Selling the North American Indian:
The Work of Edward Curtis

Created by Valerie Daniels, June 2002

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Program Notes for "The Intimate Story of Indian Tribal Life," 1911

ORCHESTRA PRELUDE, "The Spirit of the Indian Life." Foreword by Mr. Curtis.

I. PICTURE AND MUSICAL COMPOSITION, "Dream of the Ancient Red Man." This dissolving series with impressive music depicts the life of the plains Indian from youth to the after world. The scene opens with an old man beside a stream, musing of the past. He is seen as a proud young warrior, and in the days of his courtship. Then with a mounted war-party--statuesque horsemen under the starlit sky. Following that we see the camp of the enemy, the wild ride of battle, and the return of the victorious warriors.

II. DISSOLVING SCENIC EFFECT of the Hunkalowanpi ceremony, "Offering the Skull." In picture pantomime with music is enacted a most inspiring prayer to the Great Mystery.

III. THE INDIANS of the Palm Canyons and the Cactus Plains.

IV. THE APACHE. A remarkable series of pictures of these desert and mountain people, and a glimpse into their most interesting religious development. Their sacred paintings. Their priests. An analysis of their theology throws remarkable light on religious thought among the various tribes of Indians.

V. THE HOPI AND THEIR SNAKE DANCE. The story of the Snake Dance. Many separate pictures of the most sacred incidents of the Snake rite. Motion pictures of the dance, accompanied by the orchestra.

VI. "EVENING IN HOPI LAND," a changing series of nine scenes, with orchestra accompaniment. The scene opens with a picturesque house-top group at the end of day. As the men look across the desert they see the returning shepherd and his flock, and in the sunset glow the maidens appear at the well. Next is an inspiring Hopi sunset, and as darkness gathers groups of women appear on the high-perched houses against the starry sky. We now see the wonderful moonlit trail passing the gap, and the scene closes with a glorious sunrise across the desert sands.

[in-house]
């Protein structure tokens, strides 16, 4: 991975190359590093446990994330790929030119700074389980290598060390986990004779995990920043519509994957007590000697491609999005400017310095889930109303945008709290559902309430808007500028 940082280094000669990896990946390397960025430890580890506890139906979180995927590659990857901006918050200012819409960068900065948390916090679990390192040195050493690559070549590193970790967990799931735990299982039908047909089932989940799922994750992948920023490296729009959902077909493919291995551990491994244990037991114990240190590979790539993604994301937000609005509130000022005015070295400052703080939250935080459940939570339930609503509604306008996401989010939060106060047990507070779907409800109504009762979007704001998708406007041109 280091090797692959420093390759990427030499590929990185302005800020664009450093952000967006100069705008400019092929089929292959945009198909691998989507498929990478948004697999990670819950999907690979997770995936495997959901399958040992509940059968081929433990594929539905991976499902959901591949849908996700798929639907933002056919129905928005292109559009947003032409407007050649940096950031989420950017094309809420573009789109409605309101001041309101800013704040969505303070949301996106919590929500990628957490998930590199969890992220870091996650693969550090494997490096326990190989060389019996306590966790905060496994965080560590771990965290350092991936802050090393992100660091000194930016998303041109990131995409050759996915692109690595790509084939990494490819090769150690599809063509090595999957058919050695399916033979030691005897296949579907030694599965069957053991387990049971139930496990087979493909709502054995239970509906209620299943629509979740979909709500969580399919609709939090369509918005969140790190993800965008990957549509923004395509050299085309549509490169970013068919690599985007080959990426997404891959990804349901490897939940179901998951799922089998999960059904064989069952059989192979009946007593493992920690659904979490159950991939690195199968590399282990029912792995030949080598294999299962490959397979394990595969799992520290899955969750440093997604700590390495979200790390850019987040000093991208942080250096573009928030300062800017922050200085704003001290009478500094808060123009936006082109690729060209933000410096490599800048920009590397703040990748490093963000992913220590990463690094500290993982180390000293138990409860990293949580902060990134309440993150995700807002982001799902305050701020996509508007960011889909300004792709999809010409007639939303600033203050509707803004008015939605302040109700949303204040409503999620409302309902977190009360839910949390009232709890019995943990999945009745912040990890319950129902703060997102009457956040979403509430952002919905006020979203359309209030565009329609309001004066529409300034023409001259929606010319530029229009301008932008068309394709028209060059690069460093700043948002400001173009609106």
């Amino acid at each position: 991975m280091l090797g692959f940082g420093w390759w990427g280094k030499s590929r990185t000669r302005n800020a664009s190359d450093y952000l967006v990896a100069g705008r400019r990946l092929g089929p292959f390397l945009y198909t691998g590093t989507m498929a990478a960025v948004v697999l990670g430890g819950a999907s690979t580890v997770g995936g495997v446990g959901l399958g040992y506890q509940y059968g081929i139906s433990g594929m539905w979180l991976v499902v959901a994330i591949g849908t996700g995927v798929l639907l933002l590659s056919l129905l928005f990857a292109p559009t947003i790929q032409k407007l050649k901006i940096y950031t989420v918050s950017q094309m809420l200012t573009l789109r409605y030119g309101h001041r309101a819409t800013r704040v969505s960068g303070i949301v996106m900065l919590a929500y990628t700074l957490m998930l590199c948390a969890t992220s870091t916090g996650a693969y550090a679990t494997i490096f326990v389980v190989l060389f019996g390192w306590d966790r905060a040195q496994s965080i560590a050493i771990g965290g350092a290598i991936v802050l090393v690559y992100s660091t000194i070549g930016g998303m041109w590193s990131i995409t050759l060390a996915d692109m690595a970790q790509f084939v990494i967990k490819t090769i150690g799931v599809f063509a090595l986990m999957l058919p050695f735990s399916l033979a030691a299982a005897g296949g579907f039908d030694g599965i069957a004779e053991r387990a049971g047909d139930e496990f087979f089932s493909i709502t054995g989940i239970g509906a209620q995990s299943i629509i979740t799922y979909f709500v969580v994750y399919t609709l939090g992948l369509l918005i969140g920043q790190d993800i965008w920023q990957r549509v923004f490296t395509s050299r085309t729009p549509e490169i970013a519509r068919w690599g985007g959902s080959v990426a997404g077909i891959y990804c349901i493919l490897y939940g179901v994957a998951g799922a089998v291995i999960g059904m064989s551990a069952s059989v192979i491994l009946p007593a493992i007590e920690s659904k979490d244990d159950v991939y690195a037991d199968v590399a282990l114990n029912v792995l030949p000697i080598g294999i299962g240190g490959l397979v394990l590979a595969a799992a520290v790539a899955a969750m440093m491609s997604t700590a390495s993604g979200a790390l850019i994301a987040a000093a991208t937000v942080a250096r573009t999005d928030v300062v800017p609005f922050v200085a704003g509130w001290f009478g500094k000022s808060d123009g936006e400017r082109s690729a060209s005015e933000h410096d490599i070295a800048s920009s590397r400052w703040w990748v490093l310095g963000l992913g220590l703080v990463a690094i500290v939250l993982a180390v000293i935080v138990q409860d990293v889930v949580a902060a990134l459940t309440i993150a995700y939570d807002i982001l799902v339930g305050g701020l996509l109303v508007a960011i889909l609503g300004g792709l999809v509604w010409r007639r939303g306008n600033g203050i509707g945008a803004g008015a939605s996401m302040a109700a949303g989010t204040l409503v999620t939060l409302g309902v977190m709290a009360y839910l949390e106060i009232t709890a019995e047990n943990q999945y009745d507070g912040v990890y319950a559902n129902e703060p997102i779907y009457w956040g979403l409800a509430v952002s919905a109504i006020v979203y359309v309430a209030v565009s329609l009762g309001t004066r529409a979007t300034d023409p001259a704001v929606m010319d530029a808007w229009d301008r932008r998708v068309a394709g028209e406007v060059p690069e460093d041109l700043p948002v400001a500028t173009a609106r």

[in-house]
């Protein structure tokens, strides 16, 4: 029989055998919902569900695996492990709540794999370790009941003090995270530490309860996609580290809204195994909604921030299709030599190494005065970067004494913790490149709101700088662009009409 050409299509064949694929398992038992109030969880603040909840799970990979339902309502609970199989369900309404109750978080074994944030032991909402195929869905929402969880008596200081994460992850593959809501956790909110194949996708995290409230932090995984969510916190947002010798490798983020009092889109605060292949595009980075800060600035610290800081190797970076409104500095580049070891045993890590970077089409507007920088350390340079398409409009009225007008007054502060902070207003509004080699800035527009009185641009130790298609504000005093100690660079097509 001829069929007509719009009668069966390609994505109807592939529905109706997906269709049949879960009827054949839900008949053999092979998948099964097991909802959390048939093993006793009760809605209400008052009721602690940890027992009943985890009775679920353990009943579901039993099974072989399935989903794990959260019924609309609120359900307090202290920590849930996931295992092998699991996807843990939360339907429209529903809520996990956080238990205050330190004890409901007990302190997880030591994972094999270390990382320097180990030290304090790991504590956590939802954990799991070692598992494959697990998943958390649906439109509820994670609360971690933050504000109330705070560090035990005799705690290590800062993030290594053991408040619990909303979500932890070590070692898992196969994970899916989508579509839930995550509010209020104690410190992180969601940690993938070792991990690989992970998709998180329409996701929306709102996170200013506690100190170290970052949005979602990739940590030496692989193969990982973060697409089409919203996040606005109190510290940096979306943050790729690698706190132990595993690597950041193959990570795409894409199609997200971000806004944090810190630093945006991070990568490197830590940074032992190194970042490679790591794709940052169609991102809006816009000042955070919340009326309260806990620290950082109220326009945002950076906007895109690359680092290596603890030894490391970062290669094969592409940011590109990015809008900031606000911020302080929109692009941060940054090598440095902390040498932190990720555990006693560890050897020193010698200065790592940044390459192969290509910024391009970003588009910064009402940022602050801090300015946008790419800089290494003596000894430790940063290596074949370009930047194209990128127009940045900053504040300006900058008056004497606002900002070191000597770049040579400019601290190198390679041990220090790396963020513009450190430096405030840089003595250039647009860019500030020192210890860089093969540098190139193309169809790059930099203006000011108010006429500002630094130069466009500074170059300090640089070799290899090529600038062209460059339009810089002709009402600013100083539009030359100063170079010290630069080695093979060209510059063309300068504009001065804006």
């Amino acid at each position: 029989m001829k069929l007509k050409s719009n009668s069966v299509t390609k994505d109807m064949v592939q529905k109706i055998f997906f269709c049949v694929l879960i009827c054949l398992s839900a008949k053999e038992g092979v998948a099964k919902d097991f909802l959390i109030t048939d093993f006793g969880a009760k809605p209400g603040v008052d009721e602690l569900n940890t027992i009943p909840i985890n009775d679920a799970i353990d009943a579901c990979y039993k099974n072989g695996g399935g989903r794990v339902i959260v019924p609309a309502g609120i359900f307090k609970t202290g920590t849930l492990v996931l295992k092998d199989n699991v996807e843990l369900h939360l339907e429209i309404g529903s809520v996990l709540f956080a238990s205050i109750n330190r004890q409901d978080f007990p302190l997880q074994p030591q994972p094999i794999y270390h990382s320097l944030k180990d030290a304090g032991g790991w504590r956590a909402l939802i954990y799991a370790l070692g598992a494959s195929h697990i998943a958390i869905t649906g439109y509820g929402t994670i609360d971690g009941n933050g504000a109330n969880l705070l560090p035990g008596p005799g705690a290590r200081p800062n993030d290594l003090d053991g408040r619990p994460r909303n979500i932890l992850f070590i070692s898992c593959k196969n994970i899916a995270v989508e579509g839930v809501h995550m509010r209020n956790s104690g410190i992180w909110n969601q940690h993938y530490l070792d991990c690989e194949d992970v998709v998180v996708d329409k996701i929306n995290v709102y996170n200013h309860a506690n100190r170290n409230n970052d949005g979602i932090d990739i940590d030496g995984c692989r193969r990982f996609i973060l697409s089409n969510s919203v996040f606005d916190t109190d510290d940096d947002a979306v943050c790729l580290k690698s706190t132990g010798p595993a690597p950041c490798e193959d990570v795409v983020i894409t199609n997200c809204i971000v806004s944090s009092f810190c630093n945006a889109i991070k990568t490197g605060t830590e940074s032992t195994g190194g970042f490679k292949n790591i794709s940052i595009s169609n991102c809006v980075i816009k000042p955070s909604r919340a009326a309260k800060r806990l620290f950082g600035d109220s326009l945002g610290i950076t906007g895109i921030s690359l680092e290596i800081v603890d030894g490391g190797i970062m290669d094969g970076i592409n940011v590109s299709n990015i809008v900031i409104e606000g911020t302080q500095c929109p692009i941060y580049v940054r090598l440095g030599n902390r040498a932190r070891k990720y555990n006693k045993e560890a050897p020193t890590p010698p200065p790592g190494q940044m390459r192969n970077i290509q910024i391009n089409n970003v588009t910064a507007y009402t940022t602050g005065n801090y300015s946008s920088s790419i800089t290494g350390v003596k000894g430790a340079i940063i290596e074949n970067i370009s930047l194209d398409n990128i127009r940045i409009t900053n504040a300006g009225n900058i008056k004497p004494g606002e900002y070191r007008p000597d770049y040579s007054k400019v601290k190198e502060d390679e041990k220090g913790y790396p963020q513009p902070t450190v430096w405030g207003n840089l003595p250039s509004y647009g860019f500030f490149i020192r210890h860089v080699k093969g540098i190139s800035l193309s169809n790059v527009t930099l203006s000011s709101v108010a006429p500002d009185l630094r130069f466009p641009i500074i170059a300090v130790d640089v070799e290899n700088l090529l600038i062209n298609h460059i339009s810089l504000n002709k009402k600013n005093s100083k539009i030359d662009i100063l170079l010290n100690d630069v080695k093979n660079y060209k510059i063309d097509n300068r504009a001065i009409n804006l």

VII. PICTURESQUE and characteristic scenes from the northwest plains life.

VIII. NORTH PACIFIC COAST TRIBES. The whaling Indians. Their grewsome mummy ceremony.

IX. DISSOLVING MUSICAL SET, "On the Shores of the North Pacific," depicting life by the moonlit ocean.

X. "INVOCATION TO THE BUFFALO," a dissolving musical composition of powerful and impressive appeal to the Infinite.

XI. "THE MOUNTAIN CAMP," a dissolving series of five pictures with accompanying music. The sunlit camp in the forest is the first scene, then a nearer view is had showing the Indians in their dance, and in the third we see the participants more distinctly, the full enthusiasm of their ceremony upon them. This changes to a wonderful evening picture of the camp, gradually subdued by the darkness and quiet of night and slumber.

XII. "THE KUTENAI OF THE LAKES," a musical series of unusual beauty. It opens with a firelit camp upon the shore, changing to a closer view of the women entering the lodges. Then we see canoes and canoe life at dawn; the rush gatherer, the hunter upon the still waters, a sunny shore scene, and the farewell of the lovers. Across the waters, appears a canoe laden with happy, care-free youths, and again, farther away, a woman, with steady stroke of paddle, homeward bound. The series closes with a far distant glimpse of a canoe against the setting sun.

XIII. THE PUEBLO OR STONE-HOUSE PEOPLE. General pictures, illustrative of their life.

XIV. "BY THE ARROW," a musical series of declaration and devotion.

XV. "SIGNAL FIRE TO THE MOUNTAIN GOD," a dissolving scene with musical accompaniment, depicting the devotional hours of a priest of the Tafion people. First he is seen at sunset before one of the wonderful rock shrines or altars of the high mountains. The sacred fire is scarcely visible. The sunset blends into starlight and night, and the glowing flame carries its message of faith and supplication. All through the night he stands on watch, lest the Divine Ones find him unfaithful, and as the Gods of Day drive away the Mysteries of the night, our priest poises in the gray dawn, watching the dying flame.

XVI. THE NAVAHO and their interesting desert life.

XVII. "A JOURNEY THROUGH CANYON DE CHELLY." This is a changing series of eleven dramatic pictures with accompanying music.

XVIII. THE RELIGION OF THE NAVAHO. Their Yebichai dance. Yebichai motion picture.

XIX. "SUNSET IN NAVAHO LAND," and "The Vanishing Race," an evening scene suggesting the thought of the race, already robbed of its tribal strength, its primitive faith, stripped of its pagan dress, going into the darkness of the unknown future.

Reprinted in: Gidley, Mick. Edward S. Curtis and the North American Indian, Incorporated. Cambridge: Cambridge University Press, 1998.

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